GREENBELT -- Safeway's customers here looked skeptical at first.
But many eventually made their way with relative ease through the four do-it-yourself checkout lanes -- the first of their kind in Maryland.
"It's not very difficult; you just push a few buttons and you're through," said Oswald Purdie, 32, who stopped at the Greenway Center grocery store to buy a bag of chips to accompany the late-afternoon cartoons on television.
The automated checkout machines that opened yesterday are equipped with a color video terminal, computer keyboard and the same kind of laser-activated bar scanner used in conventional checkout lanes.
After scanning in the items, customers take their printed-out bills toa central cashier booth and pay. Customers seemed awed by the novelty of it all yesterday, but weren't certain they'd always opt to use the system over regular checkout lanes.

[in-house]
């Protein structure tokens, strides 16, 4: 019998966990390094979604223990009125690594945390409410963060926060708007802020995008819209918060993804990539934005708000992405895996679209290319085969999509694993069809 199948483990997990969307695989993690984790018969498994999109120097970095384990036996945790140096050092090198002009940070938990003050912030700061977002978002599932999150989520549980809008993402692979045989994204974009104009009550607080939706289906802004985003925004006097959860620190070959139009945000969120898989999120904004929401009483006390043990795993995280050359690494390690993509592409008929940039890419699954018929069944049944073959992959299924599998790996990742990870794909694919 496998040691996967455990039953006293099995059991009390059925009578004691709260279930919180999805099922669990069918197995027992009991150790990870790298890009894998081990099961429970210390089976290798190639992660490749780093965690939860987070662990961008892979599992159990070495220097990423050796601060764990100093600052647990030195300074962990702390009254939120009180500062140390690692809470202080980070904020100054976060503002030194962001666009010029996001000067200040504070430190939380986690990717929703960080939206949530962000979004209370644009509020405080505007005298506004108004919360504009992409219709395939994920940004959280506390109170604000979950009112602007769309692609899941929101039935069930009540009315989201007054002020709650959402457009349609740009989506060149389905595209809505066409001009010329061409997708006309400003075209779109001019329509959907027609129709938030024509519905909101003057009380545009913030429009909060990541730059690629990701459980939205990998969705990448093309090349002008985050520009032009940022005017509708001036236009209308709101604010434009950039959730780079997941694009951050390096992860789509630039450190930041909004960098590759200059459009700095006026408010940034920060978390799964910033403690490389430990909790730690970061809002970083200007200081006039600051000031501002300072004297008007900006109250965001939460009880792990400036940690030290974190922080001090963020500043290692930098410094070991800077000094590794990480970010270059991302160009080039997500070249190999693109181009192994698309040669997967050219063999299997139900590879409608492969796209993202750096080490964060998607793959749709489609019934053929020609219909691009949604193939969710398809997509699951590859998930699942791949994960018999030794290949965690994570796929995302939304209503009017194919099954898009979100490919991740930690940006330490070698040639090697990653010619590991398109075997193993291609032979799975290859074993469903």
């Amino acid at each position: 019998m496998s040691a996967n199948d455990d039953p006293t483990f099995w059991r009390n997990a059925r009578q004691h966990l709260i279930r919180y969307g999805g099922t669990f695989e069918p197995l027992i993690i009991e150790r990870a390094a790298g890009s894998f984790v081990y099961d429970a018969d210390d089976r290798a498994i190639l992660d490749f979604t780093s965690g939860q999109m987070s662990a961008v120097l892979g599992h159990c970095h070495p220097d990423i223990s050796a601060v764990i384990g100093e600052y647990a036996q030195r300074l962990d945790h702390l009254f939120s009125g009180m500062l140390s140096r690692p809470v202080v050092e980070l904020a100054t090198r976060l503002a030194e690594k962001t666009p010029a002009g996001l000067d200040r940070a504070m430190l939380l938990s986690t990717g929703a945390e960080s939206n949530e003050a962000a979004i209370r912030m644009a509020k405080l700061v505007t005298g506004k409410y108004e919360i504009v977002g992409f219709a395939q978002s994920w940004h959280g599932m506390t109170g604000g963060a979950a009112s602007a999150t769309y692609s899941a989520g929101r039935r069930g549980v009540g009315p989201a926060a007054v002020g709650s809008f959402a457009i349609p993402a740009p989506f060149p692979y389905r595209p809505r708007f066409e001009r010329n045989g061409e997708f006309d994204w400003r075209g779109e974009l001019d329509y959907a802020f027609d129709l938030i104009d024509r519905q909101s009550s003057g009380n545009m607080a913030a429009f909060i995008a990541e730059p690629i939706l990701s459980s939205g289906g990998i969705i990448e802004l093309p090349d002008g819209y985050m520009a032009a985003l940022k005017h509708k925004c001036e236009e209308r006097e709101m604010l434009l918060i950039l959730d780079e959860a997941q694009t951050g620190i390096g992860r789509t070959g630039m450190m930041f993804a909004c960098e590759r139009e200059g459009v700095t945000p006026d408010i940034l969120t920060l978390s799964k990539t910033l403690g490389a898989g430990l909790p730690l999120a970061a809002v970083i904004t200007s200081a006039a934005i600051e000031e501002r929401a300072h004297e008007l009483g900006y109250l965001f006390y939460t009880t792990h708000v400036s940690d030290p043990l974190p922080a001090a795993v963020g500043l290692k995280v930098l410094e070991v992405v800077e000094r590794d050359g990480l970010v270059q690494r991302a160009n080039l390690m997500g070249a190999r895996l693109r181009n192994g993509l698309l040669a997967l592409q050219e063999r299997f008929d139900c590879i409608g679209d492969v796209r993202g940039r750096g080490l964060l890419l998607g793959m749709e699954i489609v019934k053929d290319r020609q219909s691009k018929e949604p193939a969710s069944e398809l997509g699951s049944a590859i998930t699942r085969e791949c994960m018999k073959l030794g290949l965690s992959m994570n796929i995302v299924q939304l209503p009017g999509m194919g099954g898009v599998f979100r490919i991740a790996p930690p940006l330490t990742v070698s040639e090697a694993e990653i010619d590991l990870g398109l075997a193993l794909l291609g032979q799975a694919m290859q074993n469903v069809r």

"It doesn't give you a chance to write a check for your groceries if you're busy scanning them yourself," said shopper Lorrie Moran.
Other customers said the new system would be fine for someone shopping for a few items but could be a problem for someone buying a lotof groceries or accompanied by small children.
"Safeway should give me a 10 percent discount since I'm doing (( all the work now," said a customer who came through the new lane with his young daughter. No such luck.
Features that customers did find beneficial were the ability to subtotal at will and to see prices easily.
"But what about the poor cashiers? Don't replace them with all those buttons," said Ann Nalley, a Seabrook resident who stopped in to buy a box of candy.
Safeway officials said no jobs will be lost as a result of the %J do-it-yourself lanes.
And for those who like the personal touch of a cashier but also like to fiddle with computers, rest easy. At the close of the sale, a cashier appears on the video screen thanking you for shopping at Safeway.